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Once apon a time I downshifted form forth to second in my track car at about 140 MPH going into turn one at Willow Springs.
I immediately started uncontrolled donuts and took every bit of pad off the clutch.
However did NOT hurt the engine.

Dave
 

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My wife went into 1st instead of 3rd once while accelerating. Barely hit the limiter and no harm done. These cars are pretty forgiving it seems. In my old 5 speed eclipse, if you hit the wrong gear in the wrong speed and rev range, you were having a bad time.
 

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Folks, there is a name for it, it's called MONEY SHIFT. There is nothing modern fuel shut off can do about it. If you downshift and let off the clutch, you're forcing the wheels and engine to interlock. If that happens to be at engine speeds higher than redline, then you might cause damage that no modern tech can prevent..
 

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Have you ever wondered why a Formula 1 engine can run at 20,000 rpm for several races but a NASCAR engine will grenade at 11,000 rpm?

Its because 5.8l v8s use big heavy pistons with a fairly long stroke and 2.4l v-10s use tiny pistons with really short stroke.

Compared with another Ford product, the Coyote 5.0 which is good for 8,000 rpm with reasonable durability, the EcoBoost 1.6 has smaller pistons and a shorter stroke. It has other advantages also like only one rod per crank throw and lighter rods too.

I don't know how high the 1.6 can rev before it pops but I'm certain its far above its artificially low "redline" fuel shutoff rpm.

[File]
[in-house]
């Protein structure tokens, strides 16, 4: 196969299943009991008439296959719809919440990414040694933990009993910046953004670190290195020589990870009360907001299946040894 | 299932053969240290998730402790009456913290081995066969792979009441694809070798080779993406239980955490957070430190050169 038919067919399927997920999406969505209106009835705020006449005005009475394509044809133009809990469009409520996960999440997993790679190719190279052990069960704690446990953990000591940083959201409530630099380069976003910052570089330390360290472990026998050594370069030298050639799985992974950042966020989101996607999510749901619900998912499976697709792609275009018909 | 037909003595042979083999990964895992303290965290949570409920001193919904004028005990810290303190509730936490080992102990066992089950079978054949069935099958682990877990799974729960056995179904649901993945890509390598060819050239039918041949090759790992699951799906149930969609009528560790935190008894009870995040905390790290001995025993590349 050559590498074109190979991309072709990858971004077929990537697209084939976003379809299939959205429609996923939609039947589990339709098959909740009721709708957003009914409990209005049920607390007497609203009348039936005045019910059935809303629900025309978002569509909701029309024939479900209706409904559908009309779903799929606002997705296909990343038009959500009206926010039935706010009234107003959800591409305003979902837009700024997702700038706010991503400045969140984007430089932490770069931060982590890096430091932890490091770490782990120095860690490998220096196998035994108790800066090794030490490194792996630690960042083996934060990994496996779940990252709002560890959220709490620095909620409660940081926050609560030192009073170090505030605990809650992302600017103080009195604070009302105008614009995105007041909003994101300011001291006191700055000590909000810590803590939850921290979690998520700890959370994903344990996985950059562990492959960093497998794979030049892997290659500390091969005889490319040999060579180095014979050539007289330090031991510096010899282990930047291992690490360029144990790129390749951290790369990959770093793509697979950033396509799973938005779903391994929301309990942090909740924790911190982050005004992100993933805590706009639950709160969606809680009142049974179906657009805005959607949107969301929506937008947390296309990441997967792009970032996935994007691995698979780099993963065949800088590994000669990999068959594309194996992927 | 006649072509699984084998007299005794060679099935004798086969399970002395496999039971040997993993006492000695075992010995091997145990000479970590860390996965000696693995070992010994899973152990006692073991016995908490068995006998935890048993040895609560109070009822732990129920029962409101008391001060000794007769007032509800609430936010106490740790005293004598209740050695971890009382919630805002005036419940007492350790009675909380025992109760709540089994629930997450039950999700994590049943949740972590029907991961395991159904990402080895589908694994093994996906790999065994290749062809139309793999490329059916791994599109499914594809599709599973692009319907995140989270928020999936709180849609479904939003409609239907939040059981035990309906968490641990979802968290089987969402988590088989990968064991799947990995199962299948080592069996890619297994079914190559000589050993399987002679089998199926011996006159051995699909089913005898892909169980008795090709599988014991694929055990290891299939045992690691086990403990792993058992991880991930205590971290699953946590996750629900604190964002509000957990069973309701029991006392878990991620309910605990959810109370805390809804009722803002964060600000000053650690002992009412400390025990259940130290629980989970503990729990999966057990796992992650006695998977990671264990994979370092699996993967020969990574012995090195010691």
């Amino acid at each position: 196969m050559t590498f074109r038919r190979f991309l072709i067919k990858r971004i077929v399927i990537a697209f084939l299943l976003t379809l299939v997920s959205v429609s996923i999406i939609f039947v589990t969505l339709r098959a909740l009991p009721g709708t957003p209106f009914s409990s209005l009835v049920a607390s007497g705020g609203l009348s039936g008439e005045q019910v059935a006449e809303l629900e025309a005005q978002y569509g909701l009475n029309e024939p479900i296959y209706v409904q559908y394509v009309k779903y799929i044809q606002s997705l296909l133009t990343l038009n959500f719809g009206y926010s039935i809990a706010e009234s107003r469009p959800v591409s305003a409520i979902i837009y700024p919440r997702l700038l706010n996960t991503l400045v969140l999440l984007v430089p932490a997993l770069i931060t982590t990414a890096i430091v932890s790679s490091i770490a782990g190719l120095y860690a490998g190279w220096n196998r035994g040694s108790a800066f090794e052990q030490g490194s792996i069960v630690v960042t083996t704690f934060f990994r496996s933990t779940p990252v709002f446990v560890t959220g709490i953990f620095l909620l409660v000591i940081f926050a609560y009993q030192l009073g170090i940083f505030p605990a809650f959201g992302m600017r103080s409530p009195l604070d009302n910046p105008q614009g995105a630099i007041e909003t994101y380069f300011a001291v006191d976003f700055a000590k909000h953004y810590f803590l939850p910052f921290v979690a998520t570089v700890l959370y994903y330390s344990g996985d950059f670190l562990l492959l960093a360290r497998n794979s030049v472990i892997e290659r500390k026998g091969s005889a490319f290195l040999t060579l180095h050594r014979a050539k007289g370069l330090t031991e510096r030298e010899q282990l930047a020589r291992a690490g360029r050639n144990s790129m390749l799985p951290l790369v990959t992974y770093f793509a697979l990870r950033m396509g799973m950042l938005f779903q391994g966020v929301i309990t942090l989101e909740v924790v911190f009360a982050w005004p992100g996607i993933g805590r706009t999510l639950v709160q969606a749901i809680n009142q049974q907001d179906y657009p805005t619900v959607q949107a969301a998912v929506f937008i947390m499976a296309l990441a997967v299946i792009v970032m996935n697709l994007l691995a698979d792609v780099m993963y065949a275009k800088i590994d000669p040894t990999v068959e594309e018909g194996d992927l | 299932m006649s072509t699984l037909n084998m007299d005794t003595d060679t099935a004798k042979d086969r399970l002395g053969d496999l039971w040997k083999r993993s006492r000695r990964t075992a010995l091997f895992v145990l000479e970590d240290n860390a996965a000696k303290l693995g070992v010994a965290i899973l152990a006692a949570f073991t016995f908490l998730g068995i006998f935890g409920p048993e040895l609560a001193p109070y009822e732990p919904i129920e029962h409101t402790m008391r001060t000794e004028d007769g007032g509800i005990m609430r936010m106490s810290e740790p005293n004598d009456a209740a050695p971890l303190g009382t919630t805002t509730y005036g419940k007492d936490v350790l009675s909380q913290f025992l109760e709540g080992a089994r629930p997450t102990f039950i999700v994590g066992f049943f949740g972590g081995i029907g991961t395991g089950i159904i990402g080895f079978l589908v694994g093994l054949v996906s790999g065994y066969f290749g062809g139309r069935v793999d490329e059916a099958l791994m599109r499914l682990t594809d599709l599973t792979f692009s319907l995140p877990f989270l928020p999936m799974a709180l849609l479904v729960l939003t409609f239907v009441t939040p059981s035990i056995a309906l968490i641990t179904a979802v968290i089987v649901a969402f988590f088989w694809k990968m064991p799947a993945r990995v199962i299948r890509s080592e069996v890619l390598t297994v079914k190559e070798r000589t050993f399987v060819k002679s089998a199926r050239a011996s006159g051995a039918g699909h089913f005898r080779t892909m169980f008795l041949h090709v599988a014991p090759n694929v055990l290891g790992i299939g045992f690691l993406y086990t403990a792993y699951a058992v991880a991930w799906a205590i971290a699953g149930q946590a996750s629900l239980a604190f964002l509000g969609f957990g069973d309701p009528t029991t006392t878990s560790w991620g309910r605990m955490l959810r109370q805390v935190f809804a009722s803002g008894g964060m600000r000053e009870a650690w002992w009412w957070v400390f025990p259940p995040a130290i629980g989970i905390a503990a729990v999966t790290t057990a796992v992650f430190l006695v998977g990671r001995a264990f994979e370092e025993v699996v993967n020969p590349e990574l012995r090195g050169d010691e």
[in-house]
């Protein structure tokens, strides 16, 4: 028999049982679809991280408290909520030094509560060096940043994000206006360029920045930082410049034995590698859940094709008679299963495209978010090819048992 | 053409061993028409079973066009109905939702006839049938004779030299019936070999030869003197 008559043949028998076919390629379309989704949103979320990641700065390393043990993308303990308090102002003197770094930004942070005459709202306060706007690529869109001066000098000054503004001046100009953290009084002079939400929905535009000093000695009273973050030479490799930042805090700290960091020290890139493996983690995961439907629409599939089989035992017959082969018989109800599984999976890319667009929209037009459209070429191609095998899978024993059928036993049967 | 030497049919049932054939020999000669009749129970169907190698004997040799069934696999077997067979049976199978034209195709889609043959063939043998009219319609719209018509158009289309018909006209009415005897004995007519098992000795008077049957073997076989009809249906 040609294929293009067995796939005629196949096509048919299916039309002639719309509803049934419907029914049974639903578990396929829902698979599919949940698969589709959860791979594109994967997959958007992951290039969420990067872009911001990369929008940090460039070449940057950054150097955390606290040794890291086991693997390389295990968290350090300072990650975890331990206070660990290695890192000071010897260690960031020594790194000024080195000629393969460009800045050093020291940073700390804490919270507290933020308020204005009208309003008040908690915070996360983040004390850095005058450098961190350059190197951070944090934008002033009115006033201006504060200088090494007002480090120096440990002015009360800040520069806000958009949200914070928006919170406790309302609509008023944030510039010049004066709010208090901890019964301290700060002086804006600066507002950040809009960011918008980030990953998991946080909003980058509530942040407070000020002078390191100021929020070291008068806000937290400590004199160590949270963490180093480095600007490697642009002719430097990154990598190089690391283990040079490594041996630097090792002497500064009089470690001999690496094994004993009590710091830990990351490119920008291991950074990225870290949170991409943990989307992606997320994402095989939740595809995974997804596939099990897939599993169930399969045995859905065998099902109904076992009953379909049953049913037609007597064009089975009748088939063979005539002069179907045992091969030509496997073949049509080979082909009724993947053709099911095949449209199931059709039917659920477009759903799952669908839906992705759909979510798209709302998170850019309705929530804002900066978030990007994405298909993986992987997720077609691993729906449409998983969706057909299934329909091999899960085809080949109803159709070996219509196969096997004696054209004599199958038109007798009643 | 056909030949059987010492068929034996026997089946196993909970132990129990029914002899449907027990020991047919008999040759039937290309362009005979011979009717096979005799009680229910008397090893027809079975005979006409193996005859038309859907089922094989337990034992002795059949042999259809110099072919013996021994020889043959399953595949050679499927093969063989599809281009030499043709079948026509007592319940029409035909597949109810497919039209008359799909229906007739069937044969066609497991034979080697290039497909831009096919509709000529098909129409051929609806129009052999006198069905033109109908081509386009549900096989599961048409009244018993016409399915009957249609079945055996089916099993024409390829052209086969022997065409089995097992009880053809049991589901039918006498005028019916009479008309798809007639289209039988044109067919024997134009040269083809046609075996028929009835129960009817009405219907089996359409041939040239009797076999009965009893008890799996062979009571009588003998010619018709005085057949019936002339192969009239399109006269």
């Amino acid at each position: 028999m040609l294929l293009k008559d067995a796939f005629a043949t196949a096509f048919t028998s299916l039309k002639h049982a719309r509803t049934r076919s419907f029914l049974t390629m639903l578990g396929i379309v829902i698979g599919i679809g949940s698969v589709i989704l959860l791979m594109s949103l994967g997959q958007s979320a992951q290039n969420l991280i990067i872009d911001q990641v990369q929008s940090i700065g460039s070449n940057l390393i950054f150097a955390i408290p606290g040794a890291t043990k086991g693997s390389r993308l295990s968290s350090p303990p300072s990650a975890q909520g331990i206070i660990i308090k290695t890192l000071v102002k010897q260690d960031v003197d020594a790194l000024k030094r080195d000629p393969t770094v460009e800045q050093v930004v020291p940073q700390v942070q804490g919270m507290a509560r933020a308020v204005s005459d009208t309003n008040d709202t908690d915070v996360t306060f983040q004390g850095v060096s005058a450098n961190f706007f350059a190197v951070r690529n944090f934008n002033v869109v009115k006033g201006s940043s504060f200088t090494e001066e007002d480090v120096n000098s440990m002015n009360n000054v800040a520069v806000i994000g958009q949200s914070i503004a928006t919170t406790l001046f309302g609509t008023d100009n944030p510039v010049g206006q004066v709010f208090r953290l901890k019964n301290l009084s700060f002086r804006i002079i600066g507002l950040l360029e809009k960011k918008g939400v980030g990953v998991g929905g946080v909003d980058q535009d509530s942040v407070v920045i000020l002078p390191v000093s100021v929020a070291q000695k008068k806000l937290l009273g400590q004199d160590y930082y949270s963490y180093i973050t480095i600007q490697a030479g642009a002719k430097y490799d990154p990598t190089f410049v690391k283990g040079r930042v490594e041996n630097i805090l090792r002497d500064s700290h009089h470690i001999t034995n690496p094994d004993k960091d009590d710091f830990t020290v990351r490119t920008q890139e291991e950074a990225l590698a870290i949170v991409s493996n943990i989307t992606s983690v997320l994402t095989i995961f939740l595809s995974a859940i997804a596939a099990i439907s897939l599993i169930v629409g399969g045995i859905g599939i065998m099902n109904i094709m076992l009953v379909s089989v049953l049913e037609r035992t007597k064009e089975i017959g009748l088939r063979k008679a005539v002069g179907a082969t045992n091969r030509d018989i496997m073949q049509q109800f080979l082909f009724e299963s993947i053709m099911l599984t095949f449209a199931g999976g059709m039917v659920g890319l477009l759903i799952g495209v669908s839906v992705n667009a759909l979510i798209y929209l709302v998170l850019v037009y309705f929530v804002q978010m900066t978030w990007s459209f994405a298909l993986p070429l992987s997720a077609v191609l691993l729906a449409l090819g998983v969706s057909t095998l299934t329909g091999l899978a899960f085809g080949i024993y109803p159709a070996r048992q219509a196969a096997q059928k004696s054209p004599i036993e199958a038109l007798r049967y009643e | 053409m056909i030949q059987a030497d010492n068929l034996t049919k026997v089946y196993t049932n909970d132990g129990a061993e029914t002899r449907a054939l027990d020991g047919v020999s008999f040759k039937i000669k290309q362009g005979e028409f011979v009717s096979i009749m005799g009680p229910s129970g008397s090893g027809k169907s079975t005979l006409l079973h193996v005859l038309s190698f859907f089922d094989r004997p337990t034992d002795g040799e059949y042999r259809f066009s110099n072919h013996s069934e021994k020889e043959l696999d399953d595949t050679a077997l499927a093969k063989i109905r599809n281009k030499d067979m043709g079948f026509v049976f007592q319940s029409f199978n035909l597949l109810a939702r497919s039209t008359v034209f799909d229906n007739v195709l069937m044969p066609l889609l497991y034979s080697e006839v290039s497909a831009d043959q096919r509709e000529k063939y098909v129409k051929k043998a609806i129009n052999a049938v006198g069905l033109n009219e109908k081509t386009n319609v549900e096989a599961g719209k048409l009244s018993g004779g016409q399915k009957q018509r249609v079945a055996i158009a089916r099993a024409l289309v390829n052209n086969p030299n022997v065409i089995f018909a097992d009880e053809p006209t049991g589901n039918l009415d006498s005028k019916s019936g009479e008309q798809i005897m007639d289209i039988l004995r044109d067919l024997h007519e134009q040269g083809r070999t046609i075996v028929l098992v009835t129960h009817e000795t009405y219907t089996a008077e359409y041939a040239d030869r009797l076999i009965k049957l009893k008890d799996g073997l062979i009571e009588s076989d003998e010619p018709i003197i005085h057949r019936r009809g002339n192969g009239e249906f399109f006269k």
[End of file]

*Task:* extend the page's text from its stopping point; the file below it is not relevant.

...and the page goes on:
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I totally agree with you. I bet our engine can turn much faster without any damage than the fuel cut off.. I'm just making a point about what money shift is and how it works.. On the other hand, if you're WOT at redline in 3rd and shift to 2nd by accident, then fully release the clutch, you'll bend things...
 

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As I stated above I was lucky to only take out the clutch.
As the attached 5.8 L would have been expensive.




Dave
 

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That is what rev limiters are for. Bounced off of it once and message came up about fuel shut off, Never noticed any further effects.
Others have mentioned it but no one quoted you so just for the record. A rev limiter can't prevent an over rev caused by a missed shift, downshift from 6th to 2nd at high speed and you will very likely damage engine, clutch, trans or axle parts.
 

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Have you ever wondered why a Formula 1 engine can run at 20,000 rpm for several races but a NASCAR engine will grenade at 11,000 rpm?

Its because 5.8l v8s use big heavy pistons with a fairly long stroke and 2.4l v-10s use tiny pistons with really short stroke.

Compared with another Ford product, the Coyote 5.0 which is good for 8,000 rpm with reasonable durability, the EcoBoost 1.6 has smaller pistons and a shorter stroke. It has other advantages also like only one rod per crank throw and lighter rods too.

I don't know how high the 1.6 can rev before it pops but I'm certain its far above its artificially low "redline" fuel shutoff rpm.
Don't forget the pneumatic valve actuation in the F1 engine and the use of MUCH stronger materials used in the entire assembly.

-Steve